Neonatal chlorpyrifos exposure alters synaptic development and neuronal activity in cholinergic and catecholaminergic pathways.
After routine home application of chlorpyrifos (CPF), infant and child exposures can exceed acceptable levels. We treated neonatal rats daily on postnatal days (PN) 1-4 (1 mg/kg) or days 11-14 (5 mg/kg), treatments that evoked no overt signs of toxicity. Effects on the development of cholinergic neuronal function were assessed using choline acetyltransferase (ChAT) activity and hemicholinium-3 (HC-3) binding as indices of synaptic proliferation and synaptic activity, respectively. In the forebrain, early CPF treatment caused a decrease in ChAT without affecting HC-3 binding; late treatment decreased HC-3 binding without affecting ChAT. In the brainstem, early treatment had no effect on either parameter but late treatment decreased both ChAT and HC-3 binding. Effects of CPF were not limited to development of cholinergic synapses but also involved catecholamine pathways. For norepinephrine or dopamine, either early or late CPF treatment evoked an increase in synaptic activity (transmitter turnover). The cerebellum, a region with sparse cholinergic innervation, was affected the most. Effects on catecholamine systems were unrelated to the magnitude or temporal pattern of cholinesterase inhibition. Our results suggest that CPF exposure during the postnatal period of synaptogenesis elicits widespread disruption of cholinergic and catecholaminergic pathways. As this is the period in which patterns of synaptic responsiveness is programmed by neural input, the period of developmental vulnerability to CPF is likely to extend into childhood.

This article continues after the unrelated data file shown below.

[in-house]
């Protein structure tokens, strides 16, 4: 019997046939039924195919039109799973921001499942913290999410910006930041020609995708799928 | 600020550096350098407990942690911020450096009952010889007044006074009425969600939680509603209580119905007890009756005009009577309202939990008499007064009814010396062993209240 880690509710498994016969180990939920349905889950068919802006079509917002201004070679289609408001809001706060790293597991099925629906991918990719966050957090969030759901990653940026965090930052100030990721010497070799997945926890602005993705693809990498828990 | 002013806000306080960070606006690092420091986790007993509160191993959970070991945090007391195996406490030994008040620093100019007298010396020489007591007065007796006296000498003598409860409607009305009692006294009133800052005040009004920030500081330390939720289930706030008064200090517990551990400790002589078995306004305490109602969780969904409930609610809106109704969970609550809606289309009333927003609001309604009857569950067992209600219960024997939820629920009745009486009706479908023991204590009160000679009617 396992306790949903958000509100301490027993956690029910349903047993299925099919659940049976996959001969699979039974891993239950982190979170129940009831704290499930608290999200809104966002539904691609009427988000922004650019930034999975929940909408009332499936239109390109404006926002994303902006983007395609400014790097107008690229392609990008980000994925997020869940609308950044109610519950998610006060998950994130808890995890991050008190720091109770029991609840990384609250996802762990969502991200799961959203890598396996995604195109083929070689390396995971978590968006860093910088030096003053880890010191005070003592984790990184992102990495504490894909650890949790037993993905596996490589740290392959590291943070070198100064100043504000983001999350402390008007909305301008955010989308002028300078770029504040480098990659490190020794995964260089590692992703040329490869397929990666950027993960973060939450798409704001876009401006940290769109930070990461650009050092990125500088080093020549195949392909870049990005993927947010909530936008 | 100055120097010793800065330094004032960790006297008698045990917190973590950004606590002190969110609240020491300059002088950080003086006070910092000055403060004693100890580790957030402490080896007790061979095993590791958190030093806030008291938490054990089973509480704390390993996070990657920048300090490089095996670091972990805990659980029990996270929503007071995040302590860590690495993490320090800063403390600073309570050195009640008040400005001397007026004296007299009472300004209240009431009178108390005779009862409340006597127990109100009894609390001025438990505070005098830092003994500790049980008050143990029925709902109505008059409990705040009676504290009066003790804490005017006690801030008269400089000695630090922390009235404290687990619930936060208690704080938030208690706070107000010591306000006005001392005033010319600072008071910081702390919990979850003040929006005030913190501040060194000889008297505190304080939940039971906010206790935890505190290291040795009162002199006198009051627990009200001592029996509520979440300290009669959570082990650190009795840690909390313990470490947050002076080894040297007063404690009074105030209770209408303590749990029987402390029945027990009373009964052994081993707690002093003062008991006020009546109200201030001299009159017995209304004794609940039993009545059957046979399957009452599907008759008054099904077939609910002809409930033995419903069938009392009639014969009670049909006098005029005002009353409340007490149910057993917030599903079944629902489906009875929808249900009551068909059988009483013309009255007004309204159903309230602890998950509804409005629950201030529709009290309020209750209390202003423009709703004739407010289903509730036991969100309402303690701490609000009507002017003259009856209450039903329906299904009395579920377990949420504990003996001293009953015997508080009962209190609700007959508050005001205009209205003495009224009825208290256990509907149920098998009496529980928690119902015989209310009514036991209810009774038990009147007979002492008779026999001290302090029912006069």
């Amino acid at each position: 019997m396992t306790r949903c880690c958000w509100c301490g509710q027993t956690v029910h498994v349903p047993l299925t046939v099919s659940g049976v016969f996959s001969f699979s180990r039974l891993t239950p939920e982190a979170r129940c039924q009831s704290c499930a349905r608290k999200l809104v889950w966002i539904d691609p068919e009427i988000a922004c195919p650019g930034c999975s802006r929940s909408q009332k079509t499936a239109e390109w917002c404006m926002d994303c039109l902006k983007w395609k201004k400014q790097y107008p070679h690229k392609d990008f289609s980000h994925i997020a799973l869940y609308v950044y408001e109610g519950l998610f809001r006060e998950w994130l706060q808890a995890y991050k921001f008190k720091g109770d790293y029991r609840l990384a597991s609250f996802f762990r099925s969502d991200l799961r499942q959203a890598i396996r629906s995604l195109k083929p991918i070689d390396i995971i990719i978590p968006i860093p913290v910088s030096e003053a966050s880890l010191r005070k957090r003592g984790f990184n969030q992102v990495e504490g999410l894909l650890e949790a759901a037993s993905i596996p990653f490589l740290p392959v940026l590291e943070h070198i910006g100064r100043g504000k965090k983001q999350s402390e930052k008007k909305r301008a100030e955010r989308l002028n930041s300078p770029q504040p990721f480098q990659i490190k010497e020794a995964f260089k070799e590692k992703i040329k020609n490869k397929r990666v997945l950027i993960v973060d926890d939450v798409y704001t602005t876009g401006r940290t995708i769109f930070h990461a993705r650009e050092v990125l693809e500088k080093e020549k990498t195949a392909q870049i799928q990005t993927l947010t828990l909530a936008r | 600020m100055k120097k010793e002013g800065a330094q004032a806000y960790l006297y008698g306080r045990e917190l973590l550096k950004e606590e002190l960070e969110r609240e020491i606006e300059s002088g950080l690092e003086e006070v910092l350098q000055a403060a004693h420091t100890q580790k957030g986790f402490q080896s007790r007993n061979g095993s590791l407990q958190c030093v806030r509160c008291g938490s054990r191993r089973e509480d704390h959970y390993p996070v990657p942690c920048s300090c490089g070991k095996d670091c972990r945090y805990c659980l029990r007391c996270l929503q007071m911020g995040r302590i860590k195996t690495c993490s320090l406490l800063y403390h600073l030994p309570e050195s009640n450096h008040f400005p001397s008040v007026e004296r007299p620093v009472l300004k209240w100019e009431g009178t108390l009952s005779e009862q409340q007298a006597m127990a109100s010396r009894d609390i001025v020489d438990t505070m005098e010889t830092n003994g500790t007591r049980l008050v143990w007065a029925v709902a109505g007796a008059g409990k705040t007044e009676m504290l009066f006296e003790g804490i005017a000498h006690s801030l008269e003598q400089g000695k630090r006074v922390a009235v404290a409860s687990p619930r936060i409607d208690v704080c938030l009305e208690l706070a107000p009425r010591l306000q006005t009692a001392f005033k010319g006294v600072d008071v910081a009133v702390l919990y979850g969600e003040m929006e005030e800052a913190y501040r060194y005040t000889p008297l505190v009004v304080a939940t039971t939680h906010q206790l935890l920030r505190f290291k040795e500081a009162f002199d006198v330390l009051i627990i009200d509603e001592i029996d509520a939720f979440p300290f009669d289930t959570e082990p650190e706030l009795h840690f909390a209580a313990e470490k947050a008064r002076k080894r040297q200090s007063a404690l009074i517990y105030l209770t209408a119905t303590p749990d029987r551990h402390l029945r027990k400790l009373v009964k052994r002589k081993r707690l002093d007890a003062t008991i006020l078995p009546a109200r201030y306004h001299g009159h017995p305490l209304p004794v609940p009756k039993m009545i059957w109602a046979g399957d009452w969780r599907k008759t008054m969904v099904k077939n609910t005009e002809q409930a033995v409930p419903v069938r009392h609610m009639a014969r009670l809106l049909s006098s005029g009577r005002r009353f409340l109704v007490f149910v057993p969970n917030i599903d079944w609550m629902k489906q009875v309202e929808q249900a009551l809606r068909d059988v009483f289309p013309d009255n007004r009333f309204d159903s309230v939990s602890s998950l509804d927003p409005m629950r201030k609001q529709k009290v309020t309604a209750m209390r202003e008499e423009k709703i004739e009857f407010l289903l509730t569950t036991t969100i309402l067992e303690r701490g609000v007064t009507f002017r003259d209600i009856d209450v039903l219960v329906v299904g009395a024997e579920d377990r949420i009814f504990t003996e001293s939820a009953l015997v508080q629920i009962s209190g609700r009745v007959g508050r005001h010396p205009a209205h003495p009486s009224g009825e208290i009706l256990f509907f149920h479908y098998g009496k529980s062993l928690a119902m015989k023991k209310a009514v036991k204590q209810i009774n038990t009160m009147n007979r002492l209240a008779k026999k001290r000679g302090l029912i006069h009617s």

Dam, K; Garcia, SJ; Seidler, FJ; Slotkin, TA
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